This paper seeks to identify and document how different modalities of democratic accountability are linked to improved service delivery in developing democracies. The work extends an agenda proposed by International IDEA’s Democracy and Development programme to better understand the workings of accountability mechanisms. This paper addresses a double democratic challenge: to strengthen formal and legal mechanisms that allow citizens to articulate and voice their policy concerns, and to encourage elected and non-elected representatives to effectively respond to the provision of public services.
The first part of the paper explores the concept of democratic accountability, and discusses the different approaches identified in the existing literature, including social and political accountability approaches. It also discusses the roles of different agents and multiple political arenas. The paper outlines four ideal dimensions to evaluating the effectiveness of accountability relations: standards, answerability, responsiveness and enforceability. In each of these dimensions, we are interested in identifying the main agents of accountability, their incentives to be accountable, the existence of formal and informal provisions to enable accountability and the presence of sanctions to enforce accountability.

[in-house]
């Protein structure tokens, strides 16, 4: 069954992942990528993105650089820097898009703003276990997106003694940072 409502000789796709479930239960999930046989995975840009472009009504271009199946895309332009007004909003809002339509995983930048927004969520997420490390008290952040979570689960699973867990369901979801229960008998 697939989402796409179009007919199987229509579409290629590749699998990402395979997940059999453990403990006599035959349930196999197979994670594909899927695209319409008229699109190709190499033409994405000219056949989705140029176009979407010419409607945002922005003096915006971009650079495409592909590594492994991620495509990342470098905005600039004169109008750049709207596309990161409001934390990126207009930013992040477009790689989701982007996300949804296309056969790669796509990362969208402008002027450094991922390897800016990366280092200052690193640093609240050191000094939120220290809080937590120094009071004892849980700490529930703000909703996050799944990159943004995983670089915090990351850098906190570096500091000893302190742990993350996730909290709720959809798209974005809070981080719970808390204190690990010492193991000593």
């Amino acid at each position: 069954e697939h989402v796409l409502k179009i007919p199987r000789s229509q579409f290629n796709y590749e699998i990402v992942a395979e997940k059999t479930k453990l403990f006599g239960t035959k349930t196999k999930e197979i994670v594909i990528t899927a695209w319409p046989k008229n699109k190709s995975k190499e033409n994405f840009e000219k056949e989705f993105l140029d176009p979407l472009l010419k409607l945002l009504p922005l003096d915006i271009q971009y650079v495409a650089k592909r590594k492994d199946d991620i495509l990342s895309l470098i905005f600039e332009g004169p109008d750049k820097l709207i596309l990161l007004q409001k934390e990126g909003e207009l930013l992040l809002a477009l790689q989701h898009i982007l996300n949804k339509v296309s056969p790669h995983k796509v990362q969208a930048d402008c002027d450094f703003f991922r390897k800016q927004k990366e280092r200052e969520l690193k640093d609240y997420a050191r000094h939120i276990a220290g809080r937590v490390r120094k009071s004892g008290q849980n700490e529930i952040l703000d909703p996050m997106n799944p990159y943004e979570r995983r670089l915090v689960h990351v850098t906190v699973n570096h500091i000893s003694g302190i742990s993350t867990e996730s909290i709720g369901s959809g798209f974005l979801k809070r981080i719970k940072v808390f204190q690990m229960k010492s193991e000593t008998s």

The second, empirical, part of the report offers a detailed review of 16 case studies in which citizens or politicians have held government officials accountable for the delivery of public services. These cases are analysed according to the proposed four dimensions of democratic accountability. Based on these evaluations, the paper highlights key accountability dimensions that contribute to improved delivery of government services. The paper also puts forward some policy recommendations to advance democracy support.